Beyond the Wild Blue is the most accurate rendition of the history of the United States Air Force that has ever been seen on the television or video. By a brilliant combination of archival film research and intensely personal interviews with many of the most important figures in the history of the Air Force, John Honey and Walter Boyne have produced a vivid and fast moving portrait of service which went from the ruins of World War II demobilization to become the principal weapon of the world’s only Superpower.
Beyond the Wild Blue presents a comprehensive survey of all the great aircraft and missiles of the United States, as flown by the great aces, and as led into battle by a series of first rate leaders. The quality of their effort was underlined by the powerful air war plan executed against Iraq by the United States Air Force and its coalition allies. Even as the entire world watched in real time as Air Force Lockheed F-117s Stealth Fighters streaked through the flak filled skies of Baghdad to destroy Iraq’s command system, the Strategic Air Command was poised to combat any threat of intervention by the still powerful Soviet Union. Beyond the Wild Blue tells the exciting almost unbelievable story of how the USAF reached the pinnacle of power through the bravery of its air crews and merit of its research and development programs.
Based on book “Beyond the Wild Blue” by Walter Boyne ; Networks USA Production
Part 1: Disintegration and Rebirth
Over the objections of the Navy, the USAF is created out of the remnants of the WWII Army Air Forces. American military leaders came back from World War II convinced of the importance of air power and the need for expansion in the future. On September 18th, 1947 the Air Force was split off from the Army and a new branch of the military was born. Within a year, the new service conducts the Berlin Airlift in its first Cold War test.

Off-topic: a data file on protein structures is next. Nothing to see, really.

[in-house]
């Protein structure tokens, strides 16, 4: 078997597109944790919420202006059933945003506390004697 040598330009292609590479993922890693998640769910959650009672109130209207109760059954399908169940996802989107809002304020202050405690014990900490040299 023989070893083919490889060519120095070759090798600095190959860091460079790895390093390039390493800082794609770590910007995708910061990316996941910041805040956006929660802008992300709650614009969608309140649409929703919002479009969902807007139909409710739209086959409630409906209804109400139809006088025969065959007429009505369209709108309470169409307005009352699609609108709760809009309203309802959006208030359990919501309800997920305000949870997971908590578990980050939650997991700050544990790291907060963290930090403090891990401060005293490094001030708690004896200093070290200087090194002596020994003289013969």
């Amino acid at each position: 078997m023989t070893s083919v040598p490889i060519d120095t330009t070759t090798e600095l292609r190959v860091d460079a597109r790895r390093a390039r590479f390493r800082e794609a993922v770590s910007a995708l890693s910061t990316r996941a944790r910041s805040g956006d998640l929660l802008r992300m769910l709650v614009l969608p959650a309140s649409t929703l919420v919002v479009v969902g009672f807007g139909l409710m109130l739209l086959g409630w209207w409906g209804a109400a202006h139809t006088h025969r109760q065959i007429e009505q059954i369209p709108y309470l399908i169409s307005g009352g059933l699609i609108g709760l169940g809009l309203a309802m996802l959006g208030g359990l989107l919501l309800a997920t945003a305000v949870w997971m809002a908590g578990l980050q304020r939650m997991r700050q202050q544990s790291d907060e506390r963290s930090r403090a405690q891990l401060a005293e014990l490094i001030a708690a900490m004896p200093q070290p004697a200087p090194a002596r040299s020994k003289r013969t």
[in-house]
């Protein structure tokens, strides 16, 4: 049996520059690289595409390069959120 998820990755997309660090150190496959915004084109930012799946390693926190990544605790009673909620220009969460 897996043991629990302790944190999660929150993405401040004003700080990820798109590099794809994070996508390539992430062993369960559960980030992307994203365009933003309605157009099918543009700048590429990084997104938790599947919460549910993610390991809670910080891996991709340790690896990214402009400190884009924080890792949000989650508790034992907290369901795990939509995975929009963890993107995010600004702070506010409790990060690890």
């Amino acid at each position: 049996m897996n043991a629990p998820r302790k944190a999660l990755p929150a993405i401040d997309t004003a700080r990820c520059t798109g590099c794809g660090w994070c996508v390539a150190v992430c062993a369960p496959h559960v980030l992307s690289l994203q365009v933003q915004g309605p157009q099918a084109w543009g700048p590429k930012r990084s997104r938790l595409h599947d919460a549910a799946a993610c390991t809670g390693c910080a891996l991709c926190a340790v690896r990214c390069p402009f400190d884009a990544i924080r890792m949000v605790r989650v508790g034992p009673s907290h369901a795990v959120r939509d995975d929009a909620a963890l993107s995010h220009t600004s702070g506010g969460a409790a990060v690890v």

Part 2: Korea, SAC, and the ICBMs
The Strategic Air Command is established and Gen. Curtis LeMay is named as its commander. The tension of the Cold War was immediately felt as the Air Force took the lead role int he Berlin airlift and also created the Strategic Air Command for the delivery of nuclear weapons. The Korean War begins in 1950, and the Air Force flies its first combat missions. Also: the development of intercontinental missiles begins in the mid-’50s.
Part 3: Vietnam: the Endless Abyss
The Korean Conflict took the USAF in a different direction, but provided no roadmap for winning the new war in Vietnam. During the Vietnam War, the Air Force faces a “politicized command structure” and micro-management of its operations from the White House. Ill-defined war goals and micro-management from Washington offered little hope of success in Southeast Asia.
Part 4: Rebuilding for Space
In the 1970s and ’80s, space becomes the new military frontier, and advances in electronics lead to a new generation of fighters and bombers. Also: Air Force personnel see an improvement in their quality of life as a result of improved training.
Part 5: Desert Storm to the Future
With the end of the Cold War, several major commands are dismantled; the Air Force helps guarantee an Allied victory in the Persian Gulf War. New leaders and new lessons did arise from the war and this built the foundation for stunning air victory in Iraq and a strong future for the US Air Force.